2006 Philadelphia Annual Meeting (22–25 October 2006)

Paper No. 3
Presentation Time: 2:05 PM


RUFFELL, Alastair, School of Geography, Archaeology & Palaeoecology, Queens University, Belfast, Elmwood Avenue, Belfast, BT7 1NN, Ireland, a.ruffell@qub.ac.uk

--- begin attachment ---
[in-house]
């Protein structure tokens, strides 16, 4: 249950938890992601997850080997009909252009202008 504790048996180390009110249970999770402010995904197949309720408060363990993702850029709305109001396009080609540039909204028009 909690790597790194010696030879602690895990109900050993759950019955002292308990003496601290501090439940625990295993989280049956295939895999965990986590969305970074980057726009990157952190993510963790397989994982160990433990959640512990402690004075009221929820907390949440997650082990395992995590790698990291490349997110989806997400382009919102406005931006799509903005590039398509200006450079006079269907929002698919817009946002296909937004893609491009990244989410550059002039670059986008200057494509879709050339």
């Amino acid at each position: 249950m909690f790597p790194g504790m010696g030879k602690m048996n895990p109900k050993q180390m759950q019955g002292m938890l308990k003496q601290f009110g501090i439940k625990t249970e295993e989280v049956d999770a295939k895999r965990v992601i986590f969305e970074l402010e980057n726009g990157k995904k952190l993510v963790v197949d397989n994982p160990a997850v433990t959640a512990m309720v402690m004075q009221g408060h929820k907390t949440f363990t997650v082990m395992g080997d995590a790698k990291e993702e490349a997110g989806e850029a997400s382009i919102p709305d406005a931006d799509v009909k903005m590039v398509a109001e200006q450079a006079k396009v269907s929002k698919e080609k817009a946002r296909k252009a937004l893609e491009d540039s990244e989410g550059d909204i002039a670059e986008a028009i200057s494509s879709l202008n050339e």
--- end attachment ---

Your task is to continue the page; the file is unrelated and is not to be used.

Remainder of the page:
Ground-penetrating radar (GPR) is often used in conjunction with other search methods in the search for buried bodies and other suspect objects/materials. This presentation discusses two new areas of GPR research. The first is our attempts to quantify the responses over time of buried organic remains, such as Strongman (1992) attempted with buried bear cadavers. In our work we have a location with horses buried for various periods, from 21, 18, 13, 6 and 2 years ago. The GPR responses from each can be used as a crude proxy for the timing of shallow grave collapse in the wet, sandy (glacial) soil of the site, such as observed by Ruffell (2005) in clays. We also are running a controlled experiment in tandem with an entymological study of two buried adult pigs, one clothed, the other naked. This experiment is underway and will provide some preliminary results. Our second area of work concerns the application of GPR surveying on freshwater. In this we have successfully located and mapped a sunken jet-ski involved in a contentious accident. Demands for searches of suspected murder have led us to try and quantify GPR responses in lakes and rivers using a variety of locations and sunken or buried objects such as divers with and without aqualung. Ruffell, A. 2005. Searching for the I.R.A. Disappeared: ground-penetrating radar investigation of a churchyard burial site, Northern Ireland. Journal of Forensic Sciences. 50, 414-424. Strongman KB. 1992. Forensic applications of ground penetrating radar. In: Pilon, J, editor. Ground-penetrating radar, Geological Survey of Canada, Paper 90-4; 203-211.